Radar can also help brands send push notifications in a way that feels timely and relevant. For example, say a customer often leaves the office at 5 p.m. on a Thursday and orders food. Radar can help identify that pattern so that brands can market to that individual in a way that creates a personalized connection.
Operators might think of it like this: in the pre-digital age, consumers frequented restaurants where the person behind the counter knew their name and order. Radar helps brands accomplish the digital version of that relationship.
“The smartest companies in the quick-service world are delivering not only great speed of service, and order accuracy, and all of that,” Berman says. “They are also doing things that surprise and delight their customers. You see this with companies like Shake Shack: they say, ‘Hey, you’re a loyal member. We want to let you in on a new menu item for our app users, and it’s available to you and nobody else.’ Knowing your customers’ habits is a critically important aspect of being able to do things like that.”
Radar isn’t the only company offering location technology to quick-service restaurant brands, but Berman likes to believe it’s the best. He points to three things he believes differentiate the brand from competitors.
First, he says the brand places the utmost importance on protecting the sensitive data that it is dealing with. All location data is anonymized, and Radar doesn't capture personal identifiable information (PII). Radar helps its customers to collect the minimal amount of data possible to power user experiences. Moreover, Radar has built privacy features, including custom data retention settings, rule-based access controls, and SSO—to put it simply, this is something Berman says his team has thought about a ton, and it’s why they offer best-in-class privacy.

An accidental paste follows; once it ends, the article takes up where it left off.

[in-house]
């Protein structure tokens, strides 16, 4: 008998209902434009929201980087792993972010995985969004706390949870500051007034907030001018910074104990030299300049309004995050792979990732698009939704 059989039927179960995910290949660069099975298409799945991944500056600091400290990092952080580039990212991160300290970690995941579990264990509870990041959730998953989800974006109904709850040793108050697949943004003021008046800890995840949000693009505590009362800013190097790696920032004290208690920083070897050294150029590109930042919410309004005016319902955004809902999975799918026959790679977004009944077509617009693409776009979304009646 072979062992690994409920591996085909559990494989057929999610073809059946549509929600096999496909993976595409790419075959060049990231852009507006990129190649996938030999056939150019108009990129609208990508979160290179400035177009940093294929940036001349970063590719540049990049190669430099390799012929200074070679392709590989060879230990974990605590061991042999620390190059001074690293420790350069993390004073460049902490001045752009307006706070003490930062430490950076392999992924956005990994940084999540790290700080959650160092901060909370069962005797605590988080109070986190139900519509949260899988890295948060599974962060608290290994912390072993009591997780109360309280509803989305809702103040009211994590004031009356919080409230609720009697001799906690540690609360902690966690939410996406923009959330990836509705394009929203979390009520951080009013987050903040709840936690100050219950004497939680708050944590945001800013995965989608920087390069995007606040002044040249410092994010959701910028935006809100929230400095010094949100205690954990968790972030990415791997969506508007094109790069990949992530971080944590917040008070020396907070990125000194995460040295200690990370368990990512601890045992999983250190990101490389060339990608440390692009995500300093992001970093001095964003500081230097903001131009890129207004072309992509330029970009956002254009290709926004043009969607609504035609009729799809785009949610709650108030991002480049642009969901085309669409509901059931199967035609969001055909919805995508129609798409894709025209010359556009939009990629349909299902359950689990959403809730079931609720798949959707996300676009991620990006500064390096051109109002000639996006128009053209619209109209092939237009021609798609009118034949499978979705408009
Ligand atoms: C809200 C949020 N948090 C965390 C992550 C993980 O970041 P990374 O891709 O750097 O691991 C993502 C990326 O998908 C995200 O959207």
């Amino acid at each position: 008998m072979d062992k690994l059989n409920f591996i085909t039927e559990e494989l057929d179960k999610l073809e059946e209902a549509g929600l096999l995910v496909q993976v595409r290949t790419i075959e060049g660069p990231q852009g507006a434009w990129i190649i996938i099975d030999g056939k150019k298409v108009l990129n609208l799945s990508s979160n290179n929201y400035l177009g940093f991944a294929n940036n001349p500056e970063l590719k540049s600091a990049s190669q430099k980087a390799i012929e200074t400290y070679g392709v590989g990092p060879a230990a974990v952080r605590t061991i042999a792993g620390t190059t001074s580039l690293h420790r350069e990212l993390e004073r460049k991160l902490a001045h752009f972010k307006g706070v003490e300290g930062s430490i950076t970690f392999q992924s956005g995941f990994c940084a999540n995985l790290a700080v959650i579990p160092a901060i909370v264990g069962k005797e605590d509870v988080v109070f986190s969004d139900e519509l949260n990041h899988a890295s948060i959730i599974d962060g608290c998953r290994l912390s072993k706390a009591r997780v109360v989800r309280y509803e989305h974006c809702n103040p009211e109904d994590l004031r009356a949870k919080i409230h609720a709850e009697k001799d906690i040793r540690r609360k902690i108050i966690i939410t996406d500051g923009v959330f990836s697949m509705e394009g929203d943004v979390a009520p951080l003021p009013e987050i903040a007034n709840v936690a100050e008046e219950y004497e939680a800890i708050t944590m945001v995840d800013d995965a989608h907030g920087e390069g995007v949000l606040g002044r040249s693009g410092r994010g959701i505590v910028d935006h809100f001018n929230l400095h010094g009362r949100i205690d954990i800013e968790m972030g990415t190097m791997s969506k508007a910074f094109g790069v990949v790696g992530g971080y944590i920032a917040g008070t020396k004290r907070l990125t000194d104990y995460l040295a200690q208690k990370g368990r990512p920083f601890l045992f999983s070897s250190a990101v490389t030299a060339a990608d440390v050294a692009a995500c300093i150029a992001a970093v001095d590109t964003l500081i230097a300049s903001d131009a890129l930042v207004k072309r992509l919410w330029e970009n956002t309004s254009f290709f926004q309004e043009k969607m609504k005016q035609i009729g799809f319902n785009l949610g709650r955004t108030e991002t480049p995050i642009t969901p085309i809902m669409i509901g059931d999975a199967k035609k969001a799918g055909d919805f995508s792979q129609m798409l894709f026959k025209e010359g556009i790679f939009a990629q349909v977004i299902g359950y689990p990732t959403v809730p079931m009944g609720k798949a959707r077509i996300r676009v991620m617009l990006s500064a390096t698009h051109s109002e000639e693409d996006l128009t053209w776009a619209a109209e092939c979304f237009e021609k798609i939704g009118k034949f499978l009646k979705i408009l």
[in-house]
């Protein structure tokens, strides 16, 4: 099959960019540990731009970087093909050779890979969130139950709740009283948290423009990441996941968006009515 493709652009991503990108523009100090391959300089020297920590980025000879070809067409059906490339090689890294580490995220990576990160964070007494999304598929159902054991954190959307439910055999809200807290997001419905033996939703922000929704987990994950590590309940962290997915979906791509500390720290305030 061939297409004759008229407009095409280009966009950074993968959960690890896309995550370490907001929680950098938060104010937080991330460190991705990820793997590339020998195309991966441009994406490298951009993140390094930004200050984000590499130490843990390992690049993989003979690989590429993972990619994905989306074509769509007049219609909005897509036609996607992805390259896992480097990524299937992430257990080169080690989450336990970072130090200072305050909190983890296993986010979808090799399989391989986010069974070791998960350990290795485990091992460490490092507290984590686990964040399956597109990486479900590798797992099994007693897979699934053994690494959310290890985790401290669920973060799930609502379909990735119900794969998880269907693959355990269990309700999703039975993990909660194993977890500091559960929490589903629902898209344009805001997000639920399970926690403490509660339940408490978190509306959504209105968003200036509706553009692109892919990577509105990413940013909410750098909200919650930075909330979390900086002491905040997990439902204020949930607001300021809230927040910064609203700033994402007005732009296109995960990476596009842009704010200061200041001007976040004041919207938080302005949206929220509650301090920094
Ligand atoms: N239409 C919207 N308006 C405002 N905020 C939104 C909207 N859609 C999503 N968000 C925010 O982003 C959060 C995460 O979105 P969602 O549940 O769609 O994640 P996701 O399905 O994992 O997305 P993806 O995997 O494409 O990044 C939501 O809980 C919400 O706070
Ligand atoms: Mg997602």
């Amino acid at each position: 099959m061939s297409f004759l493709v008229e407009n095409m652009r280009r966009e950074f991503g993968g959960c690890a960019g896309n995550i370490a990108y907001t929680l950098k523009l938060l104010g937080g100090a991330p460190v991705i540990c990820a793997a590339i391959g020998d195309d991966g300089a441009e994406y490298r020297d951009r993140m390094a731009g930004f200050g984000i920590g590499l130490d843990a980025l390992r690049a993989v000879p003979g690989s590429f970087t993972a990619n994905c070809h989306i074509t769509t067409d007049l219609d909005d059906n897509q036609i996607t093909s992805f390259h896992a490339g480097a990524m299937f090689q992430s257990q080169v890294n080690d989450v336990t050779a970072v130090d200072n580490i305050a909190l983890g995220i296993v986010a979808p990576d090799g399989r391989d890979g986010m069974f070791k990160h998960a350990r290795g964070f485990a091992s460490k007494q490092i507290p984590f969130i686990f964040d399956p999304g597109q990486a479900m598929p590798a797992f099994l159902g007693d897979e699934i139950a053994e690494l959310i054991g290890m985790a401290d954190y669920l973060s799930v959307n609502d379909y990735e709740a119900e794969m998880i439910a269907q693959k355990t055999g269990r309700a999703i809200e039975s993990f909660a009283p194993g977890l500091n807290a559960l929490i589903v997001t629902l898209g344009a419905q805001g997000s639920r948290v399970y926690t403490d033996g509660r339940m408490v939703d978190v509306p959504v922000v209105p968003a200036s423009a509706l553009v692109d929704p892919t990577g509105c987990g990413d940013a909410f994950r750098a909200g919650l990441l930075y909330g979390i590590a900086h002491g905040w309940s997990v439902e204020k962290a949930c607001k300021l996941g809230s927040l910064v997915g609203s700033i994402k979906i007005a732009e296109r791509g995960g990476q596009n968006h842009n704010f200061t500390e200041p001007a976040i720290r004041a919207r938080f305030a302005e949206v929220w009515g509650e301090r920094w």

Secondly, he points to his company’s experience working with some of the top brands in implementing its solution at scale. “Tools need to be easy in order for operators to actually like and use it,” Berman says. “This data has to seamlessly flow with the rest of their tech stack—the tools they use for push notifications their loyalty platform—it has to be quick and easy, and we have a ton of experience in that regard.”
Finally, Berman says he’ll put Radar’s location accuracy up against any competitor’s. The geofencing technology tracks movements down to a couple of meters. And yet, perhaps most importantly, Berman explains that Radar aims to provide all-in-one location technology that will deliver something that’s easy for operators to understand: repeat business, and a return on investment.
“Location is one of those things that, at Radar, we make it feel not intimidating,” Berman says. “There’s a right and wrong way to use location. Our entire approach around what we’ve built, we’ve figured out how to do this in a way that doesn’t feel intimidating. We’re using it to help brands create a great customer experience. And the ROI is pretty impactful once you start using it. It’s all about reducing friction for the end customer and earning their repeat business.”
For more on implementing Radar into your tech stack, visit the company’s website.